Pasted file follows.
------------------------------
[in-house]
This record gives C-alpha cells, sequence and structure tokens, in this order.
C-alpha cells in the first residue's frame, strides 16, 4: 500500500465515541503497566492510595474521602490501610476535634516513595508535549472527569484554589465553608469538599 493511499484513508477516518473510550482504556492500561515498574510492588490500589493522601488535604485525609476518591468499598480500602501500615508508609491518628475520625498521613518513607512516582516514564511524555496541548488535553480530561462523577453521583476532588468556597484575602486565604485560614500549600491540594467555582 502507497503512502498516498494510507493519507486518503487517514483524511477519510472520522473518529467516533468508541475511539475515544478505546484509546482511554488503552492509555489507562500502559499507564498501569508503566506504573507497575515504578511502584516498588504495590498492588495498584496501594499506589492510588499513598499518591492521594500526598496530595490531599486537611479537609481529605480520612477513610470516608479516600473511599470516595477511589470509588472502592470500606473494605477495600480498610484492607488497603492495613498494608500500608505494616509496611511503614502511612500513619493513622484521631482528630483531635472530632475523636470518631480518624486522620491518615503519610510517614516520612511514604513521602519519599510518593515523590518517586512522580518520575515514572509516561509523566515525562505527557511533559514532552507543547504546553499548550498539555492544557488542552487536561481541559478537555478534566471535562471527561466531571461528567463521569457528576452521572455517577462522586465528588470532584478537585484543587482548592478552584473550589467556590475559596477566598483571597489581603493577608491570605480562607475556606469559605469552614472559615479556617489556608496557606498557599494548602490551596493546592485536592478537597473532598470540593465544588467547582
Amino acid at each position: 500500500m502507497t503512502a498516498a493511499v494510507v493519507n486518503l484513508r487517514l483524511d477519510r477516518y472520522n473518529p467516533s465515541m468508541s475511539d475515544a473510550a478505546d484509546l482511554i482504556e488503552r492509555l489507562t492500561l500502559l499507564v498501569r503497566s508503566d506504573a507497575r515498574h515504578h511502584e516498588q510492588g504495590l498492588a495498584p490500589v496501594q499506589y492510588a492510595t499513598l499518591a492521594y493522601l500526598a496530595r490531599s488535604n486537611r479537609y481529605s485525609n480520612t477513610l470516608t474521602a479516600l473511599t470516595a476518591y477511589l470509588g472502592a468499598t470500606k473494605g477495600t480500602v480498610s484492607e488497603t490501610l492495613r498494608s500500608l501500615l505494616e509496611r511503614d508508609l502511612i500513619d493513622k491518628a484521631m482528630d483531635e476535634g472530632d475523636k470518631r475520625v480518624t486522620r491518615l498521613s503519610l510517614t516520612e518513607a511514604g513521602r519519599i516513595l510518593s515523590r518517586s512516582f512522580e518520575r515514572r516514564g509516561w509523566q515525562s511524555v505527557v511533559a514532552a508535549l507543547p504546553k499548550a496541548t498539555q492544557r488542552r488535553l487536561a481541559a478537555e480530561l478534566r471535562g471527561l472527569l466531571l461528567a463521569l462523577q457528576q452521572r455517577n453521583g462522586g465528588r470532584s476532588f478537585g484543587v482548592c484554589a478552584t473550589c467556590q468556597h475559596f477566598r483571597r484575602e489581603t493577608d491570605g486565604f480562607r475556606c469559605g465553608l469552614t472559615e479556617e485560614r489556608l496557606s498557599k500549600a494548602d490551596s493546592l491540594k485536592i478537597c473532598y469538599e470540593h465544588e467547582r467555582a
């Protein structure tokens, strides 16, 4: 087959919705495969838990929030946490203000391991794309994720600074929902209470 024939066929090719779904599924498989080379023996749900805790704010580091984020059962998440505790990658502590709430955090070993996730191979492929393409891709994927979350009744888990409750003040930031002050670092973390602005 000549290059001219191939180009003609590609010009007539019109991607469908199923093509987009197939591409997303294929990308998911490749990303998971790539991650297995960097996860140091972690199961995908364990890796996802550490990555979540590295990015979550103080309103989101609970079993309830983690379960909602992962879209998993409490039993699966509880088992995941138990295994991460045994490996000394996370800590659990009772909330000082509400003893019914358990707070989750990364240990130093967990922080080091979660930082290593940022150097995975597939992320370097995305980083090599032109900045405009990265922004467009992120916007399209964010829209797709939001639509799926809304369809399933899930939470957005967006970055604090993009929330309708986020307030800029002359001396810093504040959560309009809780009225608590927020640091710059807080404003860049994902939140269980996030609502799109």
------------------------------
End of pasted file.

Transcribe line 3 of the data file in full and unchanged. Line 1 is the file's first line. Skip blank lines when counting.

C-alpha cells in the first residue's frame, strides 16, 4: 500500500465515541503497566492510595474521602490501610476535634516513595508535549472527569484554589465553608469538599 493511499484513508477516518473510550482504556492500561515498574510492588490500589493522601488535604485525609476518591468499598480500602501500615508508609491518628475520625498521613518513607512516582516514564511524555496541548488535553480530561462523577453521583476532588468556597484575602486565604485560614500549600491540594467555582 502507497503512502498516498494510507493519507486518503487517514483524511477519510472520522473518529467516533468508541475511539475515544478505546484509546482511554488503552492509555489507562500502559499507564498501569508503566506504573507497575515504578511502584516498588504495590498492588495498584496501594499506589492510588499513598499518591492521594500526598496530595490531599486537611479537609481529605480520612477513610470516608479516600473511599470516595477511589470509588472502592470500606473494605477495600480498610484492607488497603492495613498494608500500608505494616509496611511503614502511612500513619493513622484521631482528630483531635472530632475523636470518631480518624486522620491518615503519610510517614516520612511514604513521602519519599510518593515523590518517586512522580518520575515514572509516561509523566515525562505527557511533559514532552507543547504546553499548550498539555492544557488542552487536561481541559478537555478534566471535562471527561466531571461528567463521569457528576452521572455517577462522586465528588470532584478537585484543587482548592478552584473550589467556590475559596477566598483571597489581603493577608491570605480562607475556606469559605469552614472559615479556617489556608496557606498557599494548602490551596493546592485536592478537597473532598470540593465544588467547582